Kelly Baldwin has three large grids of photographs printed on silk that are suspended from the ceiling. Each of the silk pieces contains a series of nine photos shown in a grid that offer private glimpses into the artist’s life. The silk pieces are then hung in a circle to provide an intimate setting in which to view and contemplate the photographs.
As a U.S. Army Combat Illustrator during the Gulf War, Paul Eade was inspired by the landscape of the Middle East. Through abstract painting that is influenced on the colors and shapes of the patterned textiles of the ancient churches, mosques, and temples of this region, Eade is attempting to bridge the gap between Western and near Eastern cultures. This offering works best in Effero Extuli Elatum, a 72” x 96” oil on canvas painting.
Phillip Johnson’s watercolor pieces are about manipulation — how an object can change from one form to another, in this case the object is a chair. He is interested in trying to create as many different forms as possible by experimenting and altering the positive and negative shapes of the chair. In the end the pieces are not about an utilitarian object but the abstract forms that result from process.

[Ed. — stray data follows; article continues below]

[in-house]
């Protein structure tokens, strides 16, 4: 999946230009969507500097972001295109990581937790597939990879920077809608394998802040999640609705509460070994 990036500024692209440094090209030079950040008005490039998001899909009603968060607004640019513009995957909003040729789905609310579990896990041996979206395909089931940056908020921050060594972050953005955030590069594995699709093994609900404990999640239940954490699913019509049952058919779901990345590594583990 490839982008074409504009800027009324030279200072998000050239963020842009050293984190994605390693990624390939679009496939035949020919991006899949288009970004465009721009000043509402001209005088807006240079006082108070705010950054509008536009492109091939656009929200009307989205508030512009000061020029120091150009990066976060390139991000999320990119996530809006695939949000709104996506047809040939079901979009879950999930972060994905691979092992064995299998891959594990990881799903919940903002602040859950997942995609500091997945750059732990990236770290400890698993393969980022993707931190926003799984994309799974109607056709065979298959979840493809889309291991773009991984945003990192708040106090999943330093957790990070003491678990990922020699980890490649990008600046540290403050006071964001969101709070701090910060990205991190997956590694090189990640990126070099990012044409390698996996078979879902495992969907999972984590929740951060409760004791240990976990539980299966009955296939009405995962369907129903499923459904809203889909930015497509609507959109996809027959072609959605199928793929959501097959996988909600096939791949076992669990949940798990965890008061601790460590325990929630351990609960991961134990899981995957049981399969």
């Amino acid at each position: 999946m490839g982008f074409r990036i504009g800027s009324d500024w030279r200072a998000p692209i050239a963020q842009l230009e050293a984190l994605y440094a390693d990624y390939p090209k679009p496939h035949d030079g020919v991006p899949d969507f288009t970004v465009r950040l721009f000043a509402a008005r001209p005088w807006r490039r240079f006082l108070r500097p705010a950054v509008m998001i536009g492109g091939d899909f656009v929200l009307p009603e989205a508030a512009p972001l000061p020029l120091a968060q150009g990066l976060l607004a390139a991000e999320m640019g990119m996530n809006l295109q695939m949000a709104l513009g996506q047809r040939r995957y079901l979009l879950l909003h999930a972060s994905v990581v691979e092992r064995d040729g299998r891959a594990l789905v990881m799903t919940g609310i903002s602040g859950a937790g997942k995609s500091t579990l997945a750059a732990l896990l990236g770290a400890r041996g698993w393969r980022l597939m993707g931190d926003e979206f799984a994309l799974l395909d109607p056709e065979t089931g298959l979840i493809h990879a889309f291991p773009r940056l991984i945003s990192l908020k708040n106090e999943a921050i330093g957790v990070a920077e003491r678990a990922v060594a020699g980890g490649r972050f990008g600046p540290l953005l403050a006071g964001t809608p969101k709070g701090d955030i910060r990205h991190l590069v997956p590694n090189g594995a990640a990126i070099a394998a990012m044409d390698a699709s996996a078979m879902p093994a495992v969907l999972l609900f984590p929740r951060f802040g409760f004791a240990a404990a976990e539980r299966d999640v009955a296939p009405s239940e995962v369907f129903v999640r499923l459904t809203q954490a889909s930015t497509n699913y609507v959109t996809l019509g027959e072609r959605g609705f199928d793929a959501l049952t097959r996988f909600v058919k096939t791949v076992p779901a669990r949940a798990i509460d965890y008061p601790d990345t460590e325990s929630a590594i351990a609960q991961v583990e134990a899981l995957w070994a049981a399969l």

Cameron Showalter uses a mannequin as a stand-in for himself. Showalter has a tendency to be uncomfortable around people and in social settings. The mannequin is a way to try to deal with these anxieties. The installation is in the back of Marshall Arts in a seldom-used room, a fortuitous location for these prints and their intention.
This is really a nice exhibition and gives me hope for the future of the Memphis art scene. The only problem is that the exhibition is one night only. The art administration has to find a way to have these exhibitions be on view longer. It is a disservice to the students, who have spent the last four years and an ungodly amount of money pursing a degree to only be given one night for an exhibition.